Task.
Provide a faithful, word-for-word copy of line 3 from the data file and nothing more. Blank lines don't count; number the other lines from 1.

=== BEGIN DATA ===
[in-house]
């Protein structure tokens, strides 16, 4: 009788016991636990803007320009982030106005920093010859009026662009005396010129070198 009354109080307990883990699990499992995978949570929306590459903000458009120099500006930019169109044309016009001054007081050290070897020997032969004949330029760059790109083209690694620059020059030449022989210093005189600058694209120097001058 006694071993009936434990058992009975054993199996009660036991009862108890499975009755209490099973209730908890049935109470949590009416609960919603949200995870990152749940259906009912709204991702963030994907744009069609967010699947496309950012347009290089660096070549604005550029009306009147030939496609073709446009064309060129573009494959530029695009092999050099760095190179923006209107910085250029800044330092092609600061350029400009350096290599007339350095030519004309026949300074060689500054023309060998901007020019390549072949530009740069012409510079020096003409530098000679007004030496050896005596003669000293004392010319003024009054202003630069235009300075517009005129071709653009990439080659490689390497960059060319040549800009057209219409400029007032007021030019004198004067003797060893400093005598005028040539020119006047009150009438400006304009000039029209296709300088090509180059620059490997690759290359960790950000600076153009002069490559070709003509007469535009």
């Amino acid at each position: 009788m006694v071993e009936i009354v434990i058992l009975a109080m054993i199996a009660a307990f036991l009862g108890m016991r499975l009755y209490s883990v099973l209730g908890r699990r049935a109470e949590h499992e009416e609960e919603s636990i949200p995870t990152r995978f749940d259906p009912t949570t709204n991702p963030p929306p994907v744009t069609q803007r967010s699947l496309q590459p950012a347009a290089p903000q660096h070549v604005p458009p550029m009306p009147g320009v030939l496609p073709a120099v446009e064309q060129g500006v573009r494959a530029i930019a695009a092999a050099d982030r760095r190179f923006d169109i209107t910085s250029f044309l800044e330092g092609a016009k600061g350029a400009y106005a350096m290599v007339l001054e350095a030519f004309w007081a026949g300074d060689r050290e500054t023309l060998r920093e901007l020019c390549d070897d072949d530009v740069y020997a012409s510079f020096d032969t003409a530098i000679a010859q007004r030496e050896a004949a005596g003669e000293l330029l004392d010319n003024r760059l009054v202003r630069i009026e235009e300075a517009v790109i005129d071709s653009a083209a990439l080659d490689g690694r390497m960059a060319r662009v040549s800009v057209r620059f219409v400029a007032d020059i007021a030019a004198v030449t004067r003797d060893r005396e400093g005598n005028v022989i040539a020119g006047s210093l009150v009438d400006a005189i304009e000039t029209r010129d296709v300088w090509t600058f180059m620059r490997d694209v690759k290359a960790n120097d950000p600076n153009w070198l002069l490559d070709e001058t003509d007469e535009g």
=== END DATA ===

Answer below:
């Amino acid at each position: 009788m006694v071993e009936i009354v434990i058992l009975a109080m054993i199996a009660a307990f036991l009862g108890m016991r499975l009755y209490s883990v099973l209730g908890r699990r049935a109470e949590h499992e009416e609960e919603s636990i949200p995870t990152r995978f749940d259906p009912t949570t709204n991702p963030p929306p994907v744009t069609q803007r967010s699947l496309q590459p950012a347009a290089p903000q660096h070549v604005p458009p550029m009306p009147g320009v030939l496609p073709a120099v446009e064309q060129g500006v573009r494959a530029i930019a695009a092999a050099d982030r760095r190179f923006d169109i209107t910085s250029f044309l800044e330092g092609a016009k600061g350029a400009y106005a350096m290599v007339l001054e350095a030519f004309w007081a026949g300074d060689r050290e500054t023309l060998r920093e901007l020019c390549d070897d072949d530009v740069y020997a012409s510079f020096d032969t003409a530098i000679a010859q007004r030496e050896a004949a005596g003669e000293l330029l004392d010319n003024r760059l009054v202003r630069i009026e235009e300075a517009v790109i005129d071709s653009a083209a990439l080659d490689g690694r390497m960059a060319r662009v040549s800009v057209r620059f219409v400029a007032d020059i007021a030019a004198v030449t004067r003797d060893r005396e400093g005598n005028v022989i040539a020119g006047s210093l009150v009438d400006a005189i304009e000039t029209r010129d296709v300088w090509t600058f180059m620059r490997d694209v690759k290359a960790n120097d950000p600076n153009w070198l002069l490559d070709e001058t003509d007469e535009g």